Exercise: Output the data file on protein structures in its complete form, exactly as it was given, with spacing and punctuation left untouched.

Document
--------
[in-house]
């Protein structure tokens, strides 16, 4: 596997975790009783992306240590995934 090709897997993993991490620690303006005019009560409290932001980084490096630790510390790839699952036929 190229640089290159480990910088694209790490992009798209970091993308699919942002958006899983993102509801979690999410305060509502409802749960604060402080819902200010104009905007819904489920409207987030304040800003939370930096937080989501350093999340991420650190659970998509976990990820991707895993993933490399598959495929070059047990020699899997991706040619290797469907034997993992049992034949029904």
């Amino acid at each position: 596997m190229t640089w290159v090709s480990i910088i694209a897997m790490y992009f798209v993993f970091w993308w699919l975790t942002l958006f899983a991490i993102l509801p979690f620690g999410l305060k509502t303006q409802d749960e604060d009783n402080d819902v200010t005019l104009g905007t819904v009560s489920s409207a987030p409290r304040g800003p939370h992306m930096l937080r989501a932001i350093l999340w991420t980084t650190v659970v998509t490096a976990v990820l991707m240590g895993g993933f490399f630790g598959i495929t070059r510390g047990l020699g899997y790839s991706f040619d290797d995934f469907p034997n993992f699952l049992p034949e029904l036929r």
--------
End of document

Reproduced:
[in-house]
């Protein structure tokens, strides 16, 4: 596997975790009783992306240590995934 090709897997993993991490620690303006005019009560409290932001980084490096630790510390790839699952036929 190229640089290159480990910088694209790490992009798209970091993308699919942002958006899983993102509801979690999410305060509502409802749960604060402080819902200010104009905007819904489920409207987030304040800003939370930096937080989501350093999340991420650190659970998509976990990820991707895993993933490399598959495929070059047990020699899997991706040619290797469907034997993992049992034949029904």
């Amino acid at each position: 596997m190229t640089w290159v090709s480990i910088i694209a897997m790490y992009f798209v993993f970091w993308w699919l975790t942002l958006f899983a991490i993102l509801p979690f620690g999410l305060k509502t303006q409802d749960e604060d009783n402080d819902v200010t005019l104009g905007t819904v009560s489920s409207a987030p409290r304040g800003p939370h992306m930096l937080r989501a932001i350093l999340w991420t980084t650190v659970v998509t490096a976990v990820l991707m240590g895993g993933f490399f630790g598959i495929t070059r510390g047990l020699g899997y790839s991706f040619d290797d995934f469907p034997n993992f699952l049992p034949e029904l036929r």